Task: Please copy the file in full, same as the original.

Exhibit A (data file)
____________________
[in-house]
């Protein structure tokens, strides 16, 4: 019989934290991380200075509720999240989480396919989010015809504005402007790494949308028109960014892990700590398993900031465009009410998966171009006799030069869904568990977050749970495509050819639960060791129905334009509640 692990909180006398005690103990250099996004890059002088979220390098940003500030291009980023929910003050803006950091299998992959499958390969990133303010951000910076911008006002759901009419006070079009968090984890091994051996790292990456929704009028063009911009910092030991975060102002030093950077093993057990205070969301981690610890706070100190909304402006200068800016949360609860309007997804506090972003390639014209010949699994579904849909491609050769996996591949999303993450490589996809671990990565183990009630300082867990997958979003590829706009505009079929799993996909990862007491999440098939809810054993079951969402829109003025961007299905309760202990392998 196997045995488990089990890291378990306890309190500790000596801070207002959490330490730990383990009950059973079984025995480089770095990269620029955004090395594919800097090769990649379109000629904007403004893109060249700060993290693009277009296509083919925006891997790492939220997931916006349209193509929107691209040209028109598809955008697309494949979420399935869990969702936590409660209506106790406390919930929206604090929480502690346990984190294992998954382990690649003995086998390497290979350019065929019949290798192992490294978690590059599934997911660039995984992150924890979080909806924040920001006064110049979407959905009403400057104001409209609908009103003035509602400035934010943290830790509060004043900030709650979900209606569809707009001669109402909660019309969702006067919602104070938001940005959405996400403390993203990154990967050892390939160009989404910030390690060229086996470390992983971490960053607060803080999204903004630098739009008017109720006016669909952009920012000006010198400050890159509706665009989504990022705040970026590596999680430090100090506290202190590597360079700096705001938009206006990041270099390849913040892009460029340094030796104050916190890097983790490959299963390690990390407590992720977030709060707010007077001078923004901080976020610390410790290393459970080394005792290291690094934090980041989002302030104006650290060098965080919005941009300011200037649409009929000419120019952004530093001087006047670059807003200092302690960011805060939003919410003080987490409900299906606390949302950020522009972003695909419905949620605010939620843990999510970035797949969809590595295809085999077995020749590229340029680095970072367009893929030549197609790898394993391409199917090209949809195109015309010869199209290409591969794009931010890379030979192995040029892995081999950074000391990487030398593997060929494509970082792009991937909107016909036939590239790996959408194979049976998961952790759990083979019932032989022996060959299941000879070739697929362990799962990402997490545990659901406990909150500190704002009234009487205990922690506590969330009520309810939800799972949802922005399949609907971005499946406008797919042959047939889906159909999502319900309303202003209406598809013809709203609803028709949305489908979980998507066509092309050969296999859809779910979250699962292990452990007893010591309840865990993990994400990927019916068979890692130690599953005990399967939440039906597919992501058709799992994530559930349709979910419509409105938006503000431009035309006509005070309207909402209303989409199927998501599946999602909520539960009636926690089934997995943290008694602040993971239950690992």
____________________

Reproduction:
[in-house]
């Protein structure tokens, strides 16, 4: 019989934290991380200075509720999240989480396919989010015809504005402007790494949308028109960014892990700590398993900031465009009410998966171009006799030069869904568990977050749970495509050819639960060791129905334009509640 692990909180006398005690103990250099996004890059002088979220390098940003500030291009980023929910003050803006950091299998992959499958390969990133303010951000910076911008006002759901009419006070079009968090984890091994051996790292990456929704009028063009911009910092030991975060102002030093950077093993057990205070969301981690610890706070100190909304402006200068800016949360609860309007997804506090972003390639014209010949699994579904849909491609050769996996591949999303993450490589996809671990990565183990009630300082867990997958979003590829706009505009079929799993996909990862007491999440098939809810054993079951969402829109003025961007299905309760202990392998 196997045995488990089990890291378990306890309190500790000596801070207002959490330490730990383990009950059973079984025995480089770095990269620029955004090395594919800097090769990649379109000629904007403004893109060249700060993290693009277009296509083919925006891997790492939220997931916006349209193509929107691209040209028109598809955008697309494949979420399935869990969702936590409660209506106790406390919930929206604090929480502690346990984190294992998954382990690649003995086998390497290979350019065929019949290798192992490294978690590059599934997911660039995984992150924890979080909806924040920001006064110049979407959905009403400057104001409209609908009103003035509602400035934010943290830790509060004043900030709650979900209606569809707009001669109402909660019309969702006067919602104070938001940005959405996400403390993203990154990967050892390939160009989404910030390690060229086996470390992983971490960053607060803080999204903004630098739009008017109720006016669909952009920012000006010198400050890159509706665009989504990022705040970026590596999680430090100090506290202190590597360079700096705001938009206006990041270099390849913040892009460029340094030796104050916190890097983790490959299963390690990390407590992720977030709060707010007077001078923004901080976020610390410790290393459970080394005792290291690094934090980041989002302030104006650290060098965080919005941009300011200037649409009929000419120019952004530093001087006047670059807003200092302690960011805060939003919410003080987490409900299906606390949302950020522009972003695909419905949620605010939620843990999510970035797949969809590595295809085999077995020749590229340029680095970072367009893929030549197609790898394993391409199917090209949809195109015309010869199209290409591969794009931010890379030979192995040029892995081999950074000391990487030398593997060929494509970082792009991937909107016909036939590239790996959408194979049976998961952790759990083979019932032989022996060959299941000879070739697929362990799962990402997490545990659901406990909150500190704002009234009487205990922690506590969330009520309810939800799972949802922005399949609907971005499946406008797919042959047939889906159909999502319900309303202003209406598809013809709203609803028709949305489908979980998507066509092309050969296999859809779910979250699962292990452990007893010591309840865990993990994400990927019916068979890692130690599953005990399967939440039906597919992501058709799992994530559930349709979910419509409105938006503000431009035309006509005070309207909402209303989409199927998501599946999602909520539960009636926690089934997995943290008694602040993971239950690992």